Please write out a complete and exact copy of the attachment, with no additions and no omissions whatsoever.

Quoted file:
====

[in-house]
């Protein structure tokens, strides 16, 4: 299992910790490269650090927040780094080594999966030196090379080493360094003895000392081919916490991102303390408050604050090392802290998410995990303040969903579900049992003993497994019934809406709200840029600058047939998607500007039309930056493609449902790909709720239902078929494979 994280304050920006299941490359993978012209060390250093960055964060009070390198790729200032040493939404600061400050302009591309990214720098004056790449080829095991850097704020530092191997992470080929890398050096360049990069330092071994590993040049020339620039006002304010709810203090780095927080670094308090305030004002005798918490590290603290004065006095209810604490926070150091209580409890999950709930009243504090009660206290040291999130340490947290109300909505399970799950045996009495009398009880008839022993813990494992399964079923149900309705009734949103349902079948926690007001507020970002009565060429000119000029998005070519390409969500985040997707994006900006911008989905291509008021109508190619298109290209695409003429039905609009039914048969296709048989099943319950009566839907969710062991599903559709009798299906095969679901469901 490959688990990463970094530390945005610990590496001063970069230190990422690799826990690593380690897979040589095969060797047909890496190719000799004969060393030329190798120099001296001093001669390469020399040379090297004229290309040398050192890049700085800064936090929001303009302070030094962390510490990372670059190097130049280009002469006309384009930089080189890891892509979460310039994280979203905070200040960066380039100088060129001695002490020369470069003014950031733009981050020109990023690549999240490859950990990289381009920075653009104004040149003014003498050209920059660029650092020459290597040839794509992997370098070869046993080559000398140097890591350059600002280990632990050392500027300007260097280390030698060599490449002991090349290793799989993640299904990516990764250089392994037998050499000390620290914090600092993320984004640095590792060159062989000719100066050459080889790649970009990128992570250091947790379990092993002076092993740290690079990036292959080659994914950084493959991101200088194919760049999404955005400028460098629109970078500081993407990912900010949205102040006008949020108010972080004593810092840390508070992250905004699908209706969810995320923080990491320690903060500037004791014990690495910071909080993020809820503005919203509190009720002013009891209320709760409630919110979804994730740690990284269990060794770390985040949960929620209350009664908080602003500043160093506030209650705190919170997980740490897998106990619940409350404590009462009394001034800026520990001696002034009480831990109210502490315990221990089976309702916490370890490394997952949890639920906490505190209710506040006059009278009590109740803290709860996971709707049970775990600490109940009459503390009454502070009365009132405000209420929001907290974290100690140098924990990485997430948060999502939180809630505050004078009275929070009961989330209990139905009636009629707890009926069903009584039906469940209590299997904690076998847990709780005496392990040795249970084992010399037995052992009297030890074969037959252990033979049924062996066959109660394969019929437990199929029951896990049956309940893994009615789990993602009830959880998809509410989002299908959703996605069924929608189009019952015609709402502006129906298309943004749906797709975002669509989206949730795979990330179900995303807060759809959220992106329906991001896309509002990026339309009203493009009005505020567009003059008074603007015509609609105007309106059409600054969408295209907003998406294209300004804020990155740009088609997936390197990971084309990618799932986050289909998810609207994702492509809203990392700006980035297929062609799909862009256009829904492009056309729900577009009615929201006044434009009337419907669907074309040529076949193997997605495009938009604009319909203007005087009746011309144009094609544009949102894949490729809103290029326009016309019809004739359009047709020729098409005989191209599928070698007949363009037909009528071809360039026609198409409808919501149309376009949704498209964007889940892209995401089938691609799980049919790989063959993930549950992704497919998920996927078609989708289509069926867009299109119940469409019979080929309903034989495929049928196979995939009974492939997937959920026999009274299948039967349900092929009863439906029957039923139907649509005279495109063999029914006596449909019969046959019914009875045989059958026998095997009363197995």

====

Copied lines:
[in-house]
């Protein structure tokens, strides 16, 4: 299992910790490269650090927040780094080594999966030196090379080493360094003895000392081919916490991102303390408050604050090392802290998410995990303040969903579900049992003993497994019934809406709200840029600058047939998607500007039309930056493609449902790909709720239902078929494979 994280304050920006299941490359993978012209060390250093960055964060009070390198790729200032040493939404600061400050302009591309990214720098004056790449080829095991850097704020530092191997992470080929890398050096360049990069330092071994590993040049020339620039006002304010709810203090780095927080670094308090305030004002005798918490590290603290004065006095209810604490926070150091209580409890999950709930009243504090009660206290040291999130340490947290109300909505399970799950045996009495009398009880008839022993813990494992399964079923149900309705009734949103349902079948926690007001507020970002009565060429000119000029998005070519390409969500985040997707994006900006911008989905291509008021109508190619298109290209695409003429039905609009039914048969296709048989099943319950009566839907969710062991599903559709009798299906095969679901469901 490959688990990463970094530390945005610990590496001063970069230190990422690799826990690593380690897979040589095969060797047909890496190719000799004969060393030329190798120099001296001093001669390469020399040379090297004229290309040398050192890049700085800064936090929001303009302070030094962390510490990372670059190097130049280009002469006309384009930089080189890891892509979460310039994280979203905070200040960066380039100088060129001695002490020369470069003014950031733009981050020109990023690549999240490859950990990289381009920075653009104004040149003014003498050209920059660029650092020459290597040839794509992997370098070869046993080559000398140097890591350059600002280990632990050392500027300007260097280390030698060599490449002991090349290793799989993640299904990516990764250089392994037998050499000390620290914090600092993320984004640095590792060159062989000719100066050459080889790649970009990128992570250091947790379990092993002076092993740290690079990036292959080659994914950084493959991101200088194919760049999404955005400028460098629109970078500081993407990912900010949205102040006008949020108010972080004593810092840390508070992250905004699908209706969810995320923080990491320690903060500037004791014990690495910071909080993020809820503005919203509190009720002013009891209320709760409630919110979804994730740690990284269990060794770390985040949960929620209350009664908080602003500043160093506030209650705190919170997980740490897998106990619940409350404590009462009394001034800026520990001696002034009480831990109210502490315990221990089976309702916490370890490394997952949890639920906490505190209710506040006059009278009590109740803290709860996971709707049970775990600490109940009459503390009454502070009365009132405000209420929001907290974290100690140098924990990485997430948060999502939180809630505050004078009275929070009961989330209990139905009636009629707890009926069903009584039906469940209590299997904690076998847990709780005496392990040795249970084992010399037995052992009297030890074969037959252990033979049924062996066959109660394969019929437990199929029951896990049956309940893994009615789990993602009830959880998809509410989002299908959703996605069924929608189009019952015609709402502006129906298309943004749906797709975002669509989206949730795979990330179900995303807060759809959220992106329906991001896309509002990026339309009203493009009005505020567009003059008074603007015509609609105007309106059409600054969408295209907003998406294209300004804020990155740009088609997936390197990971084309990618799932986050289909998810609207994702492509809203990392700006980035297929062609799909862009256009829904492009056309729900577009009615929201006044434009009337419907669907074309040529076949193997997605495009938009604009319909203007005087009746011309144009094609544009949102894949490729809103290029326009016309019809004739359009047709020729098409005989191209599928070698007949363009037909009528071809360039026609198409409808919501149309376009949704498209964007889940892209995401089938691609799980049919790989063959993930549950992704497919998920996927078609989708289509069926867009299109119940469409019979080929309903034989495929049928196979995939009974492939997937959920026999009274299948039967349900092929009863439906029957039923139907649509005279495109063999029914006596449909019969046959019914009875045989059958026998095997009363197995």